I have some wild ideas about how to attract and source for applicants. After all, I have been in the “Internet Recruiting” space since 2000 and have watched applicant traffic come from places you’d never imagine. So today, Toby Noding and I went out on a live presentation and the first thing we got to talking about with a Senior Director of Global Staffing was fantasy football. He mentioned that he picked up a guy named Arian Foster who had a huge day against the Colts but was on his bench. Why was he on the bench if he had such a huge day? Because this player had to prove himself to this manager before he had the guts to start him on his fantasy team. I think Mister Foster passed the first interview and he’s got the guts now. How does this relate to recruiting you might ask? Well this post isn’t going to talk about how to relate a fantasy pickup to the hiring process. (Someone remind me to post about that though, thanks.)
When we got back to the office, I read a tweet from this guy: @mobiletize that said 27 million people play fantasy football. To me that’s not hard to believe because I have been doing it since 1999 and each year I’m in another league with new guys. I was even in a league last year with @steveboese so we know HR Tech folks are doing it too. I quickly went to Google and searched “fantasy football demographics.” One interesting result was from back in 2007 by, get this, the Fantasy Sports Association (which seems to have site issues now but has some great data) saying that there were 11.7 million unique fantasy football users across multiple providers (most of whom sell ads). They even broke down the data by occupations and over half the users are Professional, Executives, Managers, Techincal, Educational, or Sales people. Who knows how accurate the information is but it doesn’t surprise me because I am in leagues with people from each of these categories. Here, take a look if you don’t believe me: (it’s a power point that I downloaded so you don’t have to) here’s a screen shot of it:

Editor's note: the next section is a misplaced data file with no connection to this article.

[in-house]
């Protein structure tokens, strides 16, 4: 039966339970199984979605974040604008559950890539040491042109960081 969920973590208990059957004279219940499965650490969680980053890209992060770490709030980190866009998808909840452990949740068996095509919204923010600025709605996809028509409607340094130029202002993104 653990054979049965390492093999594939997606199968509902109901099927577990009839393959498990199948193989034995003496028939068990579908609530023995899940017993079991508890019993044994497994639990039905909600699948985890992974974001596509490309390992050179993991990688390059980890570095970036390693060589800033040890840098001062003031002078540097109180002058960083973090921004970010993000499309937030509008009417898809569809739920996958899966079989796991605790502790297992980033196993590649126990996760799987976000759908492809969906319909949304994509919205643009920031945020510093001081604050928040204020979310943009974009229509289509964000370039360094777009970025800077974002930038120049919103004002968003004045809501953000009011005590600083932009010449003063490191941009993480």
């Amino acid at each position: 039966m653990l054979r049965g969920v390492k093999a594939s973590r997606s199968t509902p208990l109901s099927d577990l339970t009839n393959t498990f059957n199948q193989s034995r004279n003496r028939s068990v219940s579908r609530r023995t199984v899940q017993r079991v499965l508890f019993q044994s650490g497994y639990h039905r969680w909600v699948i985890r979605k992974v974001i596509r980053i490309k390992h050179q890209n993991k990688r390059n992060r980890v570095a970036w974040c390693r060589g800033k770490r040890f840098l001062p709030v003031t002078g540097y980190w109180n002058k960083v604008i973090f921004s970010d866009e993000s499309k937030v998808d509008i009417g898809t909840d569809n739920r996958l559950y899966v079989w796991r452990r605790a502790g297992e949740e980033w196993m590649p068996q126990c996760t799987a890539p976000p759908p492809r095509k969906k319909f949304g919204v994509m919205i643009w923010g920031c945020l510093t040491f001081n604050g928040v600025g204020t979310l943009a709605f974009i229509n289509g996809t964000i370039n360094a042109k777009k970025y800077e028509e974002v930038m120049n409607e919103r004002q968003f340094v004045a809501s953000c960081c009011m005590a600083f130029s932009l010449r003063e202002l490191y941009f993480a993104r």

I was also able to dig up and old Forbes article about the costs of Fantasy Football on companies that said:
“According to online market research groups Hitwise and comScore, the average fantasy football player makes between $60,000 and $100,000 per year. Taking the $80,000 midpoint as its estimate, Challenger Gray calculates than an average employee wastes $6.40 for those 10 minutes a day he or she is brushing work aside to check the fantasy waiver wire in search of a backup tight end. That would add up to $32 a week and $545 over the course of the season. With 13.6 million players, the check comes to $7.4 billion for American businesses.”
So, I’m thinking...There’s got to be a way for us to leverage this booming channel to source applicants. Buying keywords on search engines seems to be a hot topic these days. So, how could HR and Recruiting capitalize on all these people wasting time by dabbling in some ads on these sites? We could have a real good chance to attract those “passive job seeker” unicorns we’re all looking for. I’m willing to bet that not every fantasy football player loves their job or wouldn’t at least look at enticing new career info. I know that if companies strategically posted employment ads in Yahoo! Fantasy Football, in my “Big Time” league, they can reach a few targeted skills and have a strong chance of gaining an applicant. Method MAC (sales executive), Hot Dog Larry (project manager), The Mike (construction manager), and Hacksaw Jim Dunnan (financial analyst). Fast Eddie (OptiJob sales superstar) and Beware of Doug (me) would also follow through to see how the candidate experience was because we’re HR Technology freaks. That’s 6 people they could attract from just one league right there and a chance for 4 bona-fide applicants in the ATS. And you know they're coming back next week.
Seems like a shotgun approach, but it’s not much different than half the things we already use or have tried. Now, I’m thinking that if a company had the guts to try this, I’d recommend 4 days/times (all Eastern) to try this.
1. Sunday morning between 11:00AM and 1:00PM when lineups are being finalized
2. Sunday night at say…10:00PM or right around halftime of the Sunday night game when people are checking their scores before they turn in for the night, dreading work on Monday.
3. Monday Morning between 7:00AM and 10:00AM when we’re checking to see how bad we’re kicking the ass of our opponent or doing math to see how many points we need from our RB or Defense to win on Monday night. And we all know that people hate their jobs when they’re at work first thing on Monday. Seems like a no brainer to me don’t you think?
4. Tuesday morning between 7:00 AM and 10:00AM when you’re sitting there checking to see how bad you really kicked your opponent’s ass and gloating about it or how he or she pulled it out with a forced fumble with 34 seconds left.
Try it and let me know how it works. Fantasy Sports isn’t the only place I think we could be testing ads. If we polled our top performers and new hires, there’s probably a list of 20 sites we could buy an ad or two on that we never thought of. This was my first official blog post. If you liked it, then that’s awesome, please comment and look for more posts. If you didn’t, well then I still got you to read this far, didn’t I? You should comment too.